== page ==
The G-20 Pittsburgh summit is over, and the Steel City is returning to normal. For the rest of the world, however, the latest gathering of leaders of the world’s 20 strongest economic powers is likely to mark a turning point towards more comprehensive international regulation and control over finance and banking.
Almost as if a global memo had been sent out, headlines of major media outlets across the planet announced the unfolding of the coming “New World Order” — with a smaller role for the United States and freedom. A correspondingly larger role will be reserved for tyrannical governments like China and global economic management by international institutions, the news reports explained.
According to U.S. Treasury Secretary Timothy Geithner, the leaders of the G-20 nations now assembled in Pittsburgh are close to agreement on a set of international limits to be imposed on bonus compensation for bank executives. According to Geithner, limits on executive compensation for bankers allegedly responsible for the global financial meltdown will be in place by year’s end, and will be enforced by the Financial Stability Board, an international group of central bankers and regulators.
As world leaders gather today in Pittsburgh, Pennsylvania, for the latest G-20 meeting, expectations are running high among global elites that this, the latest international economic summit in a time of almost unprecedented world economic turmoil, will be the occasion when the world’s leading economic powers will finally achieve consensus on a range of issues that have been on the table for almost 70 years.
The U.S. central bank has once again refused to open itself up to even the slightest amount of transparency. According to Bloomberg news, the Federal Reserve (Fed) Board of Governors is essentially snubbing a request by the Treasury Department for a public review of its structure and governance, even though the review was supposed to be led by the Fed itself.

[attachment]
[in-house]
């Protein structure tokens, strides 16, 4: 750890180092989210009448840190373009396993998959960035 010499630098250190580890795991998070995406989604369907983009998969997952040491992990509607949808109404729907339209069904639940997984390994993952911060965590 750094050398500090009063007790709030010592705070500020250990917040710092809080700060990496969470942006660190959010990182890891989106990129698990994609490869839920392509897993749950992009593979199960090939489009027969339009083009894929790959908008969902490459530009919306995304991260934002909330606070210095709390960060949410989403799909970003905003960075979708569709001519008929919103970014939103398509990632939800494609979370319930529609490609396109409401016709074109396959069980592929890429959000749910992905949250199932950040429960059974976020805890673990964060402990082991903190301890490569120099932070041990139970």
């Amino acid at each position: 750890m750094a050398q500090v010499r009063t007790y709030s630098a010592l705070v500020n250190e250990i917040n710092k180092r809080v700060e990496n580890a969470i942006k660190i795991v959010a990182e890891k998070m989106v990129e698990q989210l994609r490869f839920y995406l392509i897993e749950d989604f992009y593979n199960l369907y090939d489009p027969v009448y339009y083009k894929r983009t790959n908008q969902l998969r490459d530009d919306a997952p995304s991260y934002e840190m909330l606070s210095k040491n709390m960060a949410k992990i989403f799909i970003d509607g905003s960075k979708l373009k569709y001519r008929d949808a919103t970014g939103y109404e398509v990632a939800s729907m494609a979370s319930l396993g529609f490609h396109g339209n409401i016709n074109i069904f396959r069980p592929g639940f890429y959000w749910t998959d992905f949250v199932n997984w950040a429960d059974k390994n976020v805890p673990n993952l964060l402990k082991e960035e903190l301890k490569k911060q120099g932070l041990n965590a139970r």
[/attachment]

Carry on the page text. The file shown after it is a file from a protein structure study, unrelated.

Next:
Ben Bernanke, Federal Reserve Chairman, expressed confidence that the worst recession since the 1930s is almost over. In a speech before a Brookings Institution audience Tuesday morning Bernanke made the guardedly optimistic assessment that the economy likely had begun to grow again. He added that growth would be too slow to prevent unemployment from continuing to rise.
Item: The National Public Radio news blog, “The Two-Way,” reported on August 7: “The relatively good news that the unemployment rate dropped slightly to 9.4 percent in July had President Barack Obama claiming credit for his administration for stabilizing the economy.” The president was quoted saying, in part: “Today, we’re pointed in the right direction…. We’ve rescued our economy from catastrophe.”
At a town hall meeting held in his Massachusetts district, House Financial Services Committee Chairman Barney Frank provided a surprising response to a constituent’s inquiry about H.R. 1207, Rep. Ron Paul's bill calling for an audit of the Federal Reserve.
News stories on August 19 reported that Neil Barofsky, Special Inspector General (SIG) of the U.S. treasury Department’s $700 billion Troubled Asset Relief Program (TARP), had agreed to audit the $301 billion of federal asset guarantees extended to Citigroup Inc. since last November.
The Obama administration is expected to release a report soon estimating that the 10-year budget deficit for the United States will be roughly $9 trillion, up approximately $2 trillion from the previous projection of $7.108 trillion, Reuters reported on August 21.